"The world of sports provides an ideal laboratory for modeling competition because game data are accurate, abundant, and accessible," answers the study in the journal Physical Review E. "Even after a long series of competitions, the best team does not always finish first."
Whoa Nellie. I didn't realize that Phys. Rev. E publishes these things.
The problem, say study authors Eli Ben-Naim and Nick Hengartner of the Los Alamos (N.M.) National Laboratory, is that the baseball season, at a mere 162 games, is too short. Instead, the number of games that would keep a lucky-but-lousy team from dethroning a statistically superior team is 265.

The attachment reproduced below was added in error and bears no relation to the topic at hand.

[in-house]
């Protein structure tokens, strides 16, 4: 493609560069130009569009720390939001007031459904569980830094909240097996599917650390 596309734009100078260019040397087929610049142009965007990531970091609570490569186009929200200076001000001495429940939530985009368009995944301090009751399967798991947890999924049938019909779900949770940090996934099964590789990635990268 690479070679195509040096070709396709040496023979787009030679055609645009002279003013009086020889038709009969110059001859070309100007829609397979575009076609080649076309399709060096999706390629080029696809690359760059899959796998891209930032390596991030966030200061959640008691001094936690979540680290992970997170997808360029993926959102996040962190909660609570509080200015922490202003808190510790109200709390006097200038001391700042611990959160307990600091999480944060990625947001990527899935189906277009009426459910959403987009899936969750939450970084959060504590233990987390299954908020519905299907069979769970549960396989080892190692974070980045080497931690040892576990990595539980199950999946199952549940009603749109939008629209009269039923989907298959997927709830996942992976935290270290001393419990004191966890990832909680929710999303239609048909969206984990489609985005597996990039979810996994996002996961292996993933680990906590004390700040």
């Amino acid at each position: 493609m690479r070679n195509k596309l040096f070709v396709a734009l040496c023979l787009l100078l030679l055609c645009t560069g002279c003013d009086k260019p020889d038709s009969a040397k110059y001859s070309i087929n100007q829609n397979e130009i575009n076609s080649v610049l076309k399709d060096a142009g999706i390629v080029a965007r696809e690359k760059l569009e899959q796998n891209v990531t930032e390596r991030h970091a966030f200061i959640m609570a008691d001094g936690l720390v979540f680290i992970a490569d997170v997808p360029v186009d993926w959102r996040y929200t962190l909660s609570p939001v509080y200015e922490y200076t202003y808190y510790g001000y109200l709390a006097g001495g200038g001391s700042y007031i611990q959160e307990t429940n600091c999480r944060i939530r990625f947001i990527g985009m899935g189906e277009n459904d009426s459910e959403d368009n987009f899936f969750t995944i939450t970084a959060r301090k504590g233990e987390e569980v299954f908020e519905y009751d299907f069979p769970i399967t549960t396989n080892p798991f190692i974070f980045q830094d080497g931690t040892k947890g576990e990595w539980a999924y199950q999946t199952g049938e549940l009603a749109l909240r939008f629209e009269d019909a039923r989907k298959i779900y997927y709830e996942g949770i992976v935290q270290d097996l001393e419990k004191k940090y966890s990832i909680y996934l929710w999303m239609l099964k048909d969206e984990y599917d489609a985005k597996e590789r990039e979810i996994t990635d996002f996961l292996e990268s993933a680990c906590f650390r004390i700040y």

Oh no. No, no, no, no, no! As someone who lives barely 2 blocks from Wrigley Field (the Chicago Cubs baseball home field for those who don't know baseball), the last thing I want is for a longer baseball season - even if it means the possibility of the Cubs finally winning the damn thing in a gazillion years. :)
In any case, I really don't see the point of all this. An underdog, or a team/person that isn't the most talented or the best, have won it all in many sports. It simply is a matter of who performed the best on that particular day. So I'm not sure why baseball should be any different.